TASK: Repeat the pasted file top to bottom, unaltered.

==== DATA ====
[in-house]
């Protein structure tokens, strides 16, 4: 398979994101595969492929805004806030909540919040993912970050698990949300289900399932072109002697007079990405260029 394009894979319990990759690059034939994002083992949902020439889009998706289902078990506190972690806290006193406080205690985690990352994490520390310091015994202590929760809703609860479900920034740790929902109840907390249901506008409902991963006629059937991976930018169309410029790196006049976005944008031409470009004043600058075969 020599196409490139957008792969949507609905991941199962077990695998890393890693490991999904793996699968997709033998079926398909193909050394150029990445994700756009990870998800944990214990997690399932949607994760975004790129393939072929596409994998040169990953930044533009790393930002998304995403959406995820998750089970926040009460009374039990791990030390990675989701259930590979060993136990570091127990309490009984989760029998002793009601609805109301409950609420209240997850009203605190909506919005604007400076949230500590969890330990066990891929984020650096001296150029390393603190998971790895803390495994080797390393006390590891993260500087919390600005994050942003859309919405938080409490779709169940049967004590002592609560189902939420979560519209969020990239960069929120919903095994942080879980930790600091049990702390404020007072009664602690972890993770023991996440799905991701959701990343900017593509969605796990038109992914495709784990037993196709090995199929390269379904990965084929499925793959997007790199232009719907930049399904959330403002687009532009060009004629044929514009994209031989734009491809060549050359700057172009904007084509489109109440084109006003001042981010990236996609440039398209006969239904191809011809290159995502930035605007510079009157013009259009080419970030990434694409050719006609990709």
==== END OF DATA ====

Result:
[in-house]
């Protein structure tokens, strides 16, 4: 398979994101595969492929805004806030909540919040993912970050698990949300289900399932072109002697007079990405260029 394009894979319990990759690059034939994002083992949902020439889009998706289902078990506190972690806290006193406080205690985690990352994490520390310091015994202590929760809703609860479900920034740790929902109840907390249901506008409902991963006629059937991976930018169309410029790196006049976005944008031409470009004043600058075969 020599196409490139957008792969949507609905991941199962077990695998890393890693490991999904793996699968997709033998079926398909193909050394150029990445994700756009990870998800944990214990997690399932949607994760975004790129393939072929596409994998040169990953930044533009790393930002998304995403959406995820998750089970926040009460009374039990791990030390990675989701259930590979060993136990570091127990309490009984989760029998002793009601609805109301409950609420209240997850009203605190909506919005604007400076949230500590969890330990066990891929984020650096001296150029390393603190998971790895803390495994080797390393006390590891993260500087919390600005994050942003859309919405938080409490779709169940049967004590002592609560189902939420979560519209969020990239960069929120919903095994942080879980930790600091049990702390404020007072009664602690972890993770023991996440799905991701959701990343900017593509969605796990038109992914495709784990037993196709090995199929390269379904990965084929499925793959997007790199232009719907930049399904959330403002687009532009060009004629044929514009994209031989734009491809060549050359700057172009904007084509489109109440084109006003001042981010990236996609440039398209006969239904191809011809290159995502930035605007510079009157013009259009080419970030990434694409050719006609990709």